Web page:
Eugenides Spins A Modern Kind Of 'Marriage Plot' Madeleine, Mitchell and Leonard are about to graduate from Brown University when they get caught in a love triangle worthy of Jane Austen. In his latest book, Middlesex author Jeffrey Eugenides brings the classic Victorian marriage plot to a modern American college campus.
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Eugenides Spins A Modern Kind Of 'Marriage Plot'

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Eugenides Spins A Modern Kind Of 'Marriage Plot'

Eugenides Spins A Modern Kind Of 'Marriage Plot'

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This is ALL THINGS CONSIDERED from NPR News. I'm Melissa Block.


And I'm Guy Raz. Early in Jeffrey Eugenides' new novel, "The Marriage Plot," one of the characters says that gender equality was bad for the modern novel. Sexual liberation, divorce and so on - they all eliminated a major plot device, a device that made the Victorian novel - well, Victorian. And that is whether or not the main characters will get married. Think "Pride and Prejudice."

But set against this thesis, Eugenides has done precisely what the book says is no longer possible. He's actually written a story that keeps you wondering who the heroine will eventually choose.

The book is set in 1982 and it revolves around three characters, all students. There's Madeleine Hanna. She's an ambitious and beautiful English major. Mitchell Grammaticus is a Greek-American kid from Detroit who studies religion. And Leonard Bankhead is a brilliant, charismatic and troubled young science and philosophy student.

We meet them just as they're about to graduate from Brown University and the story begins inside Madeleine Hanna's dorm room. Here's Jeffrey Eugenides reading that opening passage.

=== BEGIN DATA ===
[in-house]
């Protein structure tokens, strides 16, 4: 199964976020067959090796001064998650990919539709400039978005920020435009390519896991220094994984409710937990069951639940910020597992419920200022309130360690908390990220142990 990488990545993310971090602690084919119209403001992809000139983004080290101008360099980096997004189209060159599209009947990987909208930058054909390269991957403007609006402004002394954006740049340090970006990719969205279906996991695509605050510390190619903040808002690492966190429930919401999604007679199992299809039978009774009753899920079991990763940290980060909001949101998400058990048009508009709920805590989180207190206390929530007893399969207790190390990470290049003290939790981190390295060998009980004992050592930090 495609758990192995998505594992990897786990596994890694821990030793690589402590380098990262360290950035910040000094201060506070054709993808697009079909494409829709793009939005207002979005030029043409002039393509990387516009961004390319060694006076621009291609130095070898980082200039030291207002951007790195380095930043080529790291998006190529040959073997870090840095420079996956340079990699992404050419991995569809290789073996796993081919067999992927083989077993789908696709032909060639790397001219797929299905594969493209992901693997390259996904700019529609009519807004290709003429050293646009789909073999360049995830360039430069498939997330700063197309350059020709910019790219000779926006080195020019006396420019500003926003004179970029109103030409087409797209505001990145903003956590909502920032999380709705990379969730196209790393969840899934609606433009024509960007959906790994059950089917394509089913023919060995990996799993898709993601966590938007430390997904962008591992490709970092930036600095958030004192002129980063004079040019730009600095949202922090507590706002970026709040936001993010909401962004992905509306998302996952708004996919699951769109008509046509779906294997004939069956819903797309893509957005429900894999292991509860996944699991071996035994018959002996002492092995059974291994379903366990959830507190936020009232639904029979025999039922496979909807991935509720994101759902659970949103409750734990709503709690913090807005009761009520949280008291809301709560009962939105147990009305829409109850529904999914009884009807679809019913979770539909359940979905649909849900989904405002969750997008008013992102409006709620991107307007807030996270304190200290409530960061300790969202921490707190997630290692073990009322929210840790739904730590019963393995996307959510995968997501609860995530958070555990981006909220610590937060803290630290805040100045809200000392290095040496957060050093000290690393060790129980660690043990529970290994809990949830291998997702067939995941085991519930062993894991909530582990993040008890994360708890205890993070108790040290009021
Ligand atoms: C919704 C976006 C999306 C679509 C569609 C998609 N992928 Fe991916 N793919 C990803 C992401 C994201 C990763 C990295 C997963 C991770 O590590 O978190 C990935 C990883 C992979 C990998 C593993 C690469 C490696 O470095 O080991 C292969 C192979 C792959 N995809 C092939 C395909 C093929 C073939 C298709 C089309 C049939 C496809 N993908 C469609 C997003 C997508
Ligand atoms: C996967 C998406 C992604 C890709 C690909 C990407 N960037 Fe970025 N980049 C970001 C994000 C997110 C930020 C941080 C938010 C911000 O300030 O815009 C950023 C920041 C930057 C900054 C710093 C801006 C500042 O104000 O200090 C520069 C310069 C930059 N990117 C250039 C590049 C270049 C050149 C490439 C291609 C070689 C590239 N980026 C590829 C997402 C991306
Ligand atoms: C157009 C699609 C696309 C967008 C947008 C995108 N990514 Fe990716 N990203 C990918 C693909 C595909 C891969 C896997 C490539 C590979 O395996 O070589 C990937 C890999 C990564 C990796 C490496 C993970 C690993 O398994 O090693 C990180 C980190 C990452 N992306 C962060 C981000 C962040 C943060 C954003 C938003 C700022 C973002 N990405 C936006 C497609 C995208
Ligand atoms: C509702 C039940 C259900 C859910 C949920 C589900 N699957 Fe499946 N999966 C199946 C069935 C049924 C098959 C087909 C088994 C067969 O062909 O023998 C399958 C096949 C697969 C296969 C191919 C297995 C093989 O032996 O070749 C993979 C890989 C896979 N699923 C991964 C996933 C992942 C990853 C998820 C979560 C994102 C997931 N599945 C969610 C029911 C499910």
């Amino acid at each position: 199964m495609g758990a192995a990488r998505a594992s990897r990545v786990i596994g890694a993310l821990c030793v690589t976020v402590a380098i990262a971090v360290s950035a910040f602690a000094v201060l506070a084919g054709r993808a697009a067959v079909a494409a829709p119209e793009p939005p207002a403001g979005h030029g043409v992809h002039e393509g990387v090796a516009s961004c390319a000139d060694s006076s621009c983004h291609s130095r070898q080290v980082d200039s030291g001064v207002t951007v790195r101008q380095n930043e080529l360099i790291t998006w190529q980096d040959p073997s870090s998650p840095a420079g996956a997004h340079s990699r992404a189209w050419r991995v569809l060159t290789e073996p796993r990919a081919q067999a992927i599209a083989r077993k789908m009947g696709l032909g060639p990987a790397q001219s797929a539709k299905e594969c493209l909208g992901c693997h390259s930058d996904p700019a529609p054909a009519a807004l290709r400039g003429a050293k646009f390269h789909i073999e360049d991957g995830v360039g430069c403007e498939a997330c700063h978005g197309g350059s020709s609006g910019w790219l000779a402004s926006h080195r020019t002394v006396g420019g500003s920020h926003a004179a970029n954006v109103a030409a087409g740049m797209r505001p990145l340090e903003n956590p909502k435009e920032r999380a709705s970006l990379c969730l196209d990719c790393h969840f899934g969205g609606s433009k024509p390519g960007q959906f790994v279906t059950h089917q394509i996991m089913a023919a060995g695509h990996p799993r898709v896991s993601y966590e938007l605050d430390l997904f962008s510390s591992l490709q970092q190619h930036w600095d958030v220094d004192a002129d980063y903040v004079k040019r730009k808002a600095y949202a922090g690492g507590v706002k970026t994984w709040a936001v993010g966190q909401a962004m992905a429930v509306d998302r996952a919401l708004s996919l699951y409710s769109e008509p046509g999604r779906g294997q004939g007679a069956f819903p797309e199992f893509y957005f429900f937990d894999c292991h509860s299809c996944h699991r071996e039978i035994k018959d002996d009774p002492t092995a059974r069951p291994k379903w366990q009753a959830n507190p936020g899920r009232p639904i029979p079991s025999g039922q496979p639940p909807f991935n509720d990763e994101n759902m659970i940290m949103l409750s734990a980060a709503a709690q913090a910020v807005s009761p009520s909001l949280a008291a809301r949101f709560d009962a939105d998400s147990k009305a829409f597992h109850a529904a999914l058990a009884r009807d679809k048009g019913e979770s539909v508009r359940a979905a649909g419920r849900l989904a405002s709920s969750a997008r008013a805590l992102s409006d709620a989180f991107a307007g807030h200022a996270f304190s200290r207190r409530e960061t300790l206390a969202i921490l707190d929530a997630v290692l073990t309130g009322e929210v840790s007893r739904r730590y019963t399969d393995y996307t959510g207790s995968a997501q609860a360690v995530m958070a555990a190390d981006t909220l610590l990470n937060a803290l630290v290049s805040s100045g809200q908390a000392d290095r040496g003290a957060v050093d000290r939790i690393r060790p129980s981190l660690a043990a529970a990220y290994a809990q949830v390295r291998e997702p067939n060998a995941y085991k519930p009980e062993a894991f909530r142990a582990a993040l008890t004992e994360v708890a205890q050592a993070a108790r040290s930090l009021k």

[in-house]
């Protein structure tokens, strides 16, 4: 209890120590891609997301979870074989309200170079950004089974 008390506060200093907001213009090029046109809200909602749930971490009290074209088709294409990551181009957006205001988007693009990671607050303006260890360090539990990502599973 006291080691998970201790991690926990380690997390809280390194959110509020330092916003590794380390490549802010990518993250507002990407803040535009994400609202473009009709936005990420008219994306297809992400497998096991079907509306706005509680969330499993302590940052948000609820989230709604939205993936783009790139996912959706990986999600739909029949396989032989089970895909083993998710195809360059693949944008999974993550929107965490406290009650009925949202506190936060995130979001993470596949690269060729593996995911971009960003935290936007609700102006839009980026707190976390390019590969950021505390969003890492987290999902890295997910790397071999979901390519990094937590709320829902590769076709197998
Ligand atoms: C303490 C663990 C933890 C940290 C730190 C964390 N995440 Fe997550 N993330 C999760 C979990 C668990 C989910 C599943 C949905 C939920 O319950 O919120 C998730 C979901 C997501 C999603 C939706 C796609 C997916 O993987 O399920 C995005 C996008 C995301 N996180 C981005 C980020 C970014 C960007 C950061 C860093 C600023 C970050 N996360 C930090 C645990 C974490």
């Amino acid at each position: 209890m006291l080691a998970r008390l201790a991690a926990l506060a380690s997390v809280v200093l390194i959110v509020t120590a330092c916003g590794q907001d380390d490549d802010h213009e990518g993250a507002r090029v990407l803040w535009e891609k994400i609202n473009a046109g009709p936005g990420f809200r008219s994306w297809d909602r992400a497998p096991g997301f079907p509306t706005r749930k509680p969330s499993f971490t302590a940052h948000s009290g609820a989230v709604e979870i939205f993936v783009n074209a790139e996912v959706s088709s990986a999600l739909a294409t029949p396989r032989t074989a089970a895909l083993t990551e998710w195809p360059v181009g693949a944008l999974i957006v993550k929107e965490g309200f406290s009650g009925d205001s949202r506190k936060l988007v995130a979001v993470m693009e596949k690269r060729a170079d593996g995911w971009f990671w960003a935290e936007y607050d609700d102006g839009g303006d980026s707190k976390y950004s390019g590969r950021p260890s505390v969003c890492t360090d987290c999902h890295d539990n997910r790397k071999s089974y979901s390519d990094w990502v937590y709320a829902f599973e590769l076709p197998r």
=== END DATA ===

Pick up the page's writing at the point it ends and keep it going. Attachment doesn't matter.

JEFFREY EUGENIDES: (reading) To start with, look at all the books. There were Edith Wharton novels, arranged not by title, but date of publication. There was the complete modern library set of Henry James, a gift from her father on her 21st birthday. There were the dog-eared paperbacks assigned in her college courses, a lot of Dickens, a smidgen of Trollope, along with good helpings of Austin, George Elliot and the redoubtable Bronte sisters.

RAZ: Jeffrey Eugenides, welcome to the program.

EUGENIDES: Thank you.

RAZ: You started writing this book in the '90s and I've read that it started out as a completely different story.

EUGENIDES: I had. I had. It was a different book. It was about a rich family having a debutante party and all the people were coming home to celebrate the party and one of the daughters in that family was Madeleine and, as I began to write her section, which I had envisaged would only be three or four pages, I just kept going with her and started writing about semiotics, her boyfriend trouble and, little by little, I realized I had another novel on my hands.

RAZ: Madeleine is an English major at Brown at a time when French literary theory was very trendy and you paint this picture of these English majors walking around campus with dog-eared copies of Foucault and Barthes and talking about how the 19th century narrative novel is irrelevant.

First of all, was that what it was like back in the early '80s? You were student at Brown at the time and you studied this.

EUGENIDES: That was what it was like. French theory, you know, was crashing on American shores in the late '70s and '80s and a lot of my professors were kind of smitten with it. And you would have two different kinds of professors, the old new critics who were against it and then the new semioticians. And it was kind of a, you know, battle in the English department.

And at Brown, finally some of the people left the English department and started the Department of Semiotics. It has a new name now, but I was there during those, you know, pitched battles.